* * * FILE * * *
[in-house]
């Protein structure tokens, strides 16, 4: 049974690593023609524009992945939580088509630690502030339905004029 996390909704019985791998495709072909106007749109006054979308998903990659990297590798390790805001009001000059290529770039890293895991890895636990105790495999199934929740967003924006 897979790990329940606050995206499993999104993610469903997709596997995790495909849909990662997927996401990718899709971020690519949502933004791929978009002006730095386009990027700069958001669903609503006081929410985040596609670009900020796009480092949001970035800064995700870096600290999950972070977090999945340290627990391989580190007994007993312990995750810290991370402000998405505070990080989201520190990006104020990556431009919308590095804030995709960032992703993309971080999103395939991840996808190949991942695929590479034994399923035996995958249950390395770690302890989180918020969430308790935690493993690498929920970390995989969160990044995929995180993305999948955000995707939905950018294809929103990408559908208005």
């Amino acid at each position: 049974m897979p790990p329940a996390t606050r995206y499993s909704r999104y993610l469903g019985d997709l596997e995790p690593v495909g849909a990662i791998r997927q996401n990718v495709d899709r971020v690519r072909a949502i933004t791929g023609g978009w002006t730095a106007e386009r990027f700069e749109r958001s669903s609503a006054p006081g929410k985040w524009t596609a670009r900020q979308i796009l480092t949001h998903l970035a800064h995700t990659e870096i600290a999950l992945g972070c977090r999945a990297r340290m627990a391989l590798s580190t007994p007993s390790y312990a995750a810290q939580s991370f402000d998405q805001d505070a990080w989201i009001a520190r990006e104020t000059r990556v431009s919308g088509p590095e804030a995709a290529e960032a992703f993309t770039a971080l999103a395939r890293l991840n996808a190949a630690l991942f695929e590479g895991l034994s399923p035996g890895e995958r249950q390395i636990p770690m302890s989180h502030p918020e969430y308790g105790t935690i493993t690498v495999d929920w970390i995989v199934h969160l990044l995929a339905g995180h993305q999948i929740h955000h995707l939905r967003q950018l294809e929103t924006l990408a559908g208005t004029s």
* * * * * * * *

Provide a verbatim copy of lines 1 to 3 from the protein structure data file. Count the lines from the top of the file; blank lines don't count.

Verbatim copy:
[in-house]
């Protein structure tokens, strides 16, 4: 049974690593023609524009992945939580088509630690502030339905004029 996390909704019985791998495709072909106007749109006054979308998903990659990297590798390790805001009001000059290529770039890293895991890895636990105790495999199934929740967003924006 897979790990329940606050995206499993999104993610469903997709596997995790495909849909990662997927996401990718899709971020690519949502933004791929978009002006730095386009990027700069958001669903609503006081929410985040596609670009900020796009480092949001970035800064995700870096600290999950972070977090999945340290627990391989580190007994007993312990995750810290991370402000998405505070990080989201520190990006104020990556431009919308590095804030995709960032992703993309971080999103395939991840996808190949991942695929590479034994399923035996995958249950390395770690302890989180918020969430308790935690493993690498929920970390995989969160990044995929995180993305999948955000995707939905950018294809929103990408559908208005």
């Amino acid at each position: 049974m897979p790990p329940a996390t606050r995206y499993s909704r999104y993610l469903g019985d997709l596997e995790p690593v495909g849909a990662i791998r997927q996401n990718v495709d899709r971020v690519r072909a949502i933004t791929g023609g978009w002006t730095a106007e386009r990027f700069e749109r958001s669903s609503a006054p006081g929410k985040w524009t596609a670009r900020q979308i796009l480092t949001h998903l970035a800064h995700t990659e870096i600290a999950l992945g972070c977090r999945a990297r340290m627990a391989l590798s580190t007994p007993s390790y312990a995750a810290q939580s991370f402000d998405q805001d505070a990080w989201i009001a520190r990006e104020t000059r990556v431009s919308g088509p590095e804030a995709a290529e960032a992703f993309t770039a971080l999103a395939r890293l991840n996808a190949a630690l991942f695929e590479g895991l034994s399923p035996g890895e995958r249950q390395i636990p770690m302890s989180h502030p918020e969430y308790g105790t935690i493993t690498v495999d929920w970390i995989v199934h969160l990044l995929a339905g995180h993305q999948i929740h955000h995707l939905r967003q950018l294809e929103t924006l990408a559908g208005t004029s």